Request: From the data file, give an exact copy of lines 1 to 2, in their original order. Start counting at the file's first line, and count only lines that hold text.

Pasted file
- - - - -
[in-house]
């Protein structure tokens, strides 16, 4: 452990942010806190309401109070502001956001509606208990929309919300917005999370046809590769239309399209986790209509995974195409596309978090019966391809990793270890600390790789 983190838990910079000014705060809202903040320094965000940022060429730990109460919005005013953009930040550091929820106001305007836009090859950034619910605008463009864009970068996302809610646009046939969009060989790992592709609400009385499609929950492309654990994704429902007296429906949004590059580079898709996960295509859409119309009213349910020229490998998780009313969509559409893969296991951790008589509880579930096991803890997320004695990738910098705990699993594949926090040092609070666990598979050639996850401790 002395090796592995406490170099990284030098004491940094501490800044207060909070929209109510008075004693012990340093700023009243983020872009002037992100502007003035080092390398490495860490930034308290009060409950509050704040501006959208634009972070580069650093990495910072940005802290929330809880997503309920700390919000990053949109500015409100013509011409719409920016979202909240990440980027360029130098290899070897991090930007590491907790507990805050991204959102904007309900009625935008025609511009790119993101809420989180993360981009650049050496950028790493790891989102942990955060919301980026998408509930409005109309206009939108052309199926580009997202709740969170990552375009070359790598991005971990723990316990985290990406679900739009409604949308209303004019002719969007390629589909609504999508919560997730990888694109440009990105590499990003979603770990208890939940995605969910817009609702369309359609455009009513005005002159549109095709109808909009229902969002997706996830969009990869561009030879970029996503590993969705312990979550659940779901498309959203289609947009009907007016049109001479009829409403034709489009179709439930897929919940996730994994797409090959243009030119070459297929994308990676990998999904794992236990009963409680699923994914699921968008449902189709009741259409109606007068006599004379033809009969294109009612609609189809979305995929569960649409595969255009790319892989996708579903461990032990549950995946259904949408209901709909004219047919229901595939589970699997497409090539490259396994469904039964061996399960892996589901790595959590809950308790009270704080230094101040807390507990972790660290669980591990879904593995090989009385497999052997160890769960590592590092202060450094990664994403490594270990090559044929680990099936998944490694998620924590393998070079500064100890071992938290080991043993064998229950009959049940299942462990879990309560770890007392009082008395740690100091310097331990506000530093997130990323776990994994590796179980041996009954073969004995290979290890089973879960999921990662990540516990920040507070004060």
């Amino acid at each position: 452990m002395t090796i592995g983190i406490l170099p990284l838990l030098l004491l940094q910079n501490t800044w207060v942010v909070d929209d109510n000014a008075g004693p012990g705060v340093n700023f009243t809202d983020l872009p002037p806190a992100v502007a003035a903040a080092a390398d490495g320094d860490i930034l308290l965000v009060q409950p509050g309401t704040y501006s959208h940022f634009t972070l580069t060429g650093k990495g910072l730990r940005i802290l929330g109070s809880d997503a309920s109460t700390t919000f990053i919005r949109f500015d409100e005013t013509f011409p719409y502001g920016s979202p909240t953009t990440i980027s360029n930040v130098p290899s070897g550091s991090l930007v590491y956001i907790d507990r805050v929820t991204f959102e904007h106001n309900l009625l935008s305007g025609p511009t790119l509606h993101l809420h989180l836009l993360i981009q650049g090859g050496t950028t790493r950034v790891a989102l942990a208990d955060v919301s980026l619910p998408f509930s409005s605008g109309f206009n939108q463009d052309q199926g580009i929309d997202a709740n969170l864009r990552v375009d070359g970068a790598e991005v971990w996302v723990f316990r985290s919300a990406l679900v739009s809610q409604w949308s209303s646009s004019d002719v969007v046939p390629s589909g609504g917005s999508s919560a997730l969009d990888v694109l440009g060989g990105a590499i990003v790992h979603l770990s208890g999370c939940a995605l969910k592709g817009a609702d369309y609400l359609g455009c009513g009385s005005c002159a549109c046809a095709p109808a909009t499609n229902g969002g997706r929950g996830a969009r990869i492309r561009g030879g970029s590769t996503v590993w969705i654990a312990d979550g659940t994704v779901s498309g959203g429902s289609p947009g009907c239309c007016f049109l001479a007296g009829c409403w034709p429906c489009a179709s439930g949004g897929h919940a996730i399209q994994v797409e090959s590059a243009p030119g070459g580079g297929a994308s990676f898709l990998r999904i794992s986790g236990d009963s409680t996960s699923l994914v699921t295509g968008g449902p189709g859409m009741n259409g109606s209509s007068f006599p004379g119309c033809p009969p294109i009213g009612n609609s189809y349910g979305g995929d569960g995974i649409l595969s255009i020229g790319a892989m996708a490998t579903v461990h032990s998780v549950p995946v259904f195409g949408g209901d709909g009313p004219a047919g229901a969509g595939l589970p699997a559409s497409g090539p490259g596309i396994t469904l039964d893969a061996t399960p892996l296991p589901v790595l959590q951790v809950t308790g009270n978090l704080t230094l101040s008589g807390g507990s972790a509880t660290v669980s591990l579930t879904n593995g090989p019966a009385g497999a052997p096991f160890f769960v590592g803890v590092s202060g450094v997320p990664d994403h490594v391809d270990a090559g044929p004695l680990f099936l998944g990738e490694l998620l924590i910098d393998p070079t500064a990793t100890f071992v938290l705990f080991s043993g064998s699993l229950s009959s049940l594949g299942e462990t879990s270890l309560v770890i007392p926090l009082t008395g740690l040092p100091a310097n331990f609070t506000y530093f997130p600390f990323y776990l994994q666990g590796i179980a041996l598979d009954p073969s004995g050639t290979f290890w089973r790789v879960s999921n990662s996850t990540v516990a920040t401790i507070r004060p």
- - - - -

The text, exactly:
[in-house]
């Protein structure tokens, strides 16, 4: 452990942010806190309401109070502001956001509606208990929309919300917005999370046809590769239309399209986790209509995974195409596309978090019966391809990793270890600390790789 983190838990910079000014705060809202903040320094965000940022060429730990109460919005005013953009930040550091929820106001305007836009090859950034619910605008463009864009970068996302809610646009046939969009060989790992592709609400009385499609929950492309654990994704429902007296429906949004590059580079898709996960295509859409119309009213349910020229490998998780009313969509559409893969296991951790008589509880579930096991803890997320004695990738910098705990699993594949926090040092609070666990598979050639996850401790 002395090796592995406490170099990284030098004491940094501490800044207060909070929209109510008075004693012990340093700023009243983020872009002037992100502007003035080092390398490495860490930034308290009060409950509050704040501006959208634009972070580069650093990495910072940005802290929330809880997503309920700390919000990053949109500015409100013509011409719409920016979202909240990440980027360029130098290899070897991090930007590491907790507990805050991204959102904007309900009625935008025609511009790119993101809420989180993360981009650049050496950028790493790891989102942990955060919301980026998408509930409005109309206009939108052309199926580009997202709740969170990552375009070359790598991005971990723990316990985290990406679900739009409604949308209303004019002719969007390629589909609504999508919560997730990888694109440009990105590499990003979603770990208890939940995605969910817009609702369309359609455009009513005005002159549109095709109808909009229902969002997706996830969009990869561009030879970029996503590993969705312990979550659940779901498309959203289609947009009907007016049109001479009829409403034709489009179709439930897929919940996730994994797409090959243009030119070459297929994308990676990998999904794992236990009963409680699923994914699921968008449902189709009741259409109606007068006599004379033809009969294109009612609609189809979305995929569960649409595969255009790319892989996708579903461990032990549950995946259904949408209901709909004219047919229901595939589970699997497409090539490259396994469904039964061996399960892996589901790595959590809950308790009270704080230094101040807390507990972790660290669980591990879904593995090989009385497999052997160890769960590592590092202060450094990664994403490594270990090559044929680990099936998944490694998620924590393998070079500064100890071992938290080991043993064998229950009959049940299942462990879990309560770890007392009082008395740690100091310097331990506000530093997130990323776990994994590796179980041996009954073969004995290979290890089973879960999921990662990540516990920040507070004060």